Last week we finished the conservation treatment of a very special volume. Méthode Elémentaire de Violoncelle: Suivie de 92 Études: Oeuvre 60 by Friedrich August Kummer and Adolphe Le Dhuy (translater). It is part of our Cello Music Collection of Janos Scholz, dating back to the second quarter of the XIX century. We are one of two OCLC libraries worldwide to have this particular edition in our collection.
The book arrived with the original cover in a very poor condition. It was bound in a quarter leather and decorative papers, the textblock was still holding the freshness of the first years of life. There were losses on the spine, boards splitting at the fore edge and bottom, the decorative papers were badly damaged with missing parts, as we can see in the photos below. There was no trace of the original label. The leather on the cover was very brittle and already affected by red rot. Like any organic material, leather through the years can lose it is primary component, colagen, the fibers once elastic start to break and those affected areas become very powdery.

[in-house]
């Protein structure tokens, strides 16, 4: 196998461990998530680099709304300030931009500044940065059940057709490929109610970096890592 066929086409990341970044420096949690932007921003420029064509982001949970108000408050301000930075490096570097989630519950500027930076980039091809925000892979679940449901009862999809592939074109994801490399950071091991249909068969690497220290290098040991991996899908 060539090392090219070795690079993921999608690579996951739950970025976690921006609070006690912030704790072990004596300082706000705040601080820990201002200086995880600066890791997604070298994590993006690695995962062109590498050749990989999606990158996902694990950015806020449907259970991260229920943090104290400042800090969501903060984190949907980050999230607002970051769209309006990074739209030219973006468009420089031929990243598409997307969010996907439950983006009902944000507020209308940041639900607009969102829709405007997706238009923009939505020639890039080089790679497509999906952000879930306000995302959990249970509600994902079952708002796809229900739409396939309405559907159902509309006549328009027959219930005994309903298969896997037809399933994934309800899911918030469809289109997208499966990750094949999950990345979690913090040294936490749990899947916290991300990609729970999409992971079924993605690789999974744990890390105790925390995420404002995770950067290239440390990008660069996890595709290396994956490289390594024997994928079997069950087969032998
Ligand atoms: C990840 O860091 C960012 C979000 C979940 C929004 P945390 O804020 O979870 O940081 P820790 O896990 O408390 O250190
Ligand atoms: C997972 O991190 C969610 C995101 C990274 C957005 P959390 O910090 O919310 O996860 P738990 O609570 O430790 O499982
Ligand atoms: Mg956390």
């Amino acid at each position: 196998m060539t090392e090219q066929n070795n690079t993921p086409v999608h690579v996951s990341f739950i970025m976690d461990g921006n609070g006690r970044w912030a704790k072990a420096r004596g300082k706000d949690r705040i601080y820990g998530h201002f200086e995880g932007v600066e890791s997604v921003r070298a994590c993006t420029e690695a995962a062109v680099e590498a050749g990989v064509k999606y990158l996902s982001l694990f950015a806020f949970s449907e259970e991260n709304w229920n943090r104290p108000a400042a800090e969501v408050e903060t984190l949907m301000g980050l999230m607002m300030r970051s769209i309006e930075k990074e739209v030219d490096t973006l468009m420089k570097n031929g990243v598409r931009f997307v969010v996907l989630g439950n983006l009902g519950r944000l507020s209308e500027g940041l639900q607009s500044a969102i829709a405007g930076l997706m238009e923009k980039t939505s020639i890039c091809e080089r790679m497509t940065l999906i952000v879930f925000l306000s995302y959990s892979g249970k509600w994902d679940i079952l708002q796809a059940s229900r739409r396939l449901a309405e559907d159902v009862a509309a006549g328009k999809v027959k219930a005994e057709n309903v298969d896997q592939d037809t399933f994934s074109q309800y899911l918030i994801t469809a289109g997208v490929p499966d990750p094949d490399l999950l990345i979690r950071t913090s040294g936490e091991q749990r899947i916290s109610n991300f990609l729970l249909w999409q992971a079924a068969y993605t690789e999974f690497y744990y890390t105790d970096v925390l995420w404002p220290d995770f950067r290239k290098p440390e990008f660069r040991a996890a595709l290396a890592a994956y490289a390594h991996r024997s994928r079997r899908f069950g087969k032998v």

The cover was in such a bad condition that I thought twice about rebinding the book per original . At the same time, I could still see the beauty behind the damage of this volume. I knew it was going to take more work and time but the simple fact that the book is part of our Cello Music Collection makes it worth the effort. I persevered on the conservation and restoration, working hard to save the original cover to make it functional for the use of any scholar researching in our library. The following pictures speak for themselves:
Front cover during treatment
Back cover during treatment
For the large missing area on the decorative paper at the back, we used a digital solution. A photo of the pattern was taken and printed on a Japanese Paper Moriki, which was then consolidated with Klucel G to assure permanence of the toner ink. After the restoration of the area, the printed Japanese Paper was placed with starch paste.
Below part of the book corner and the Japanese Paper Moriki with the printed pattern we photographed.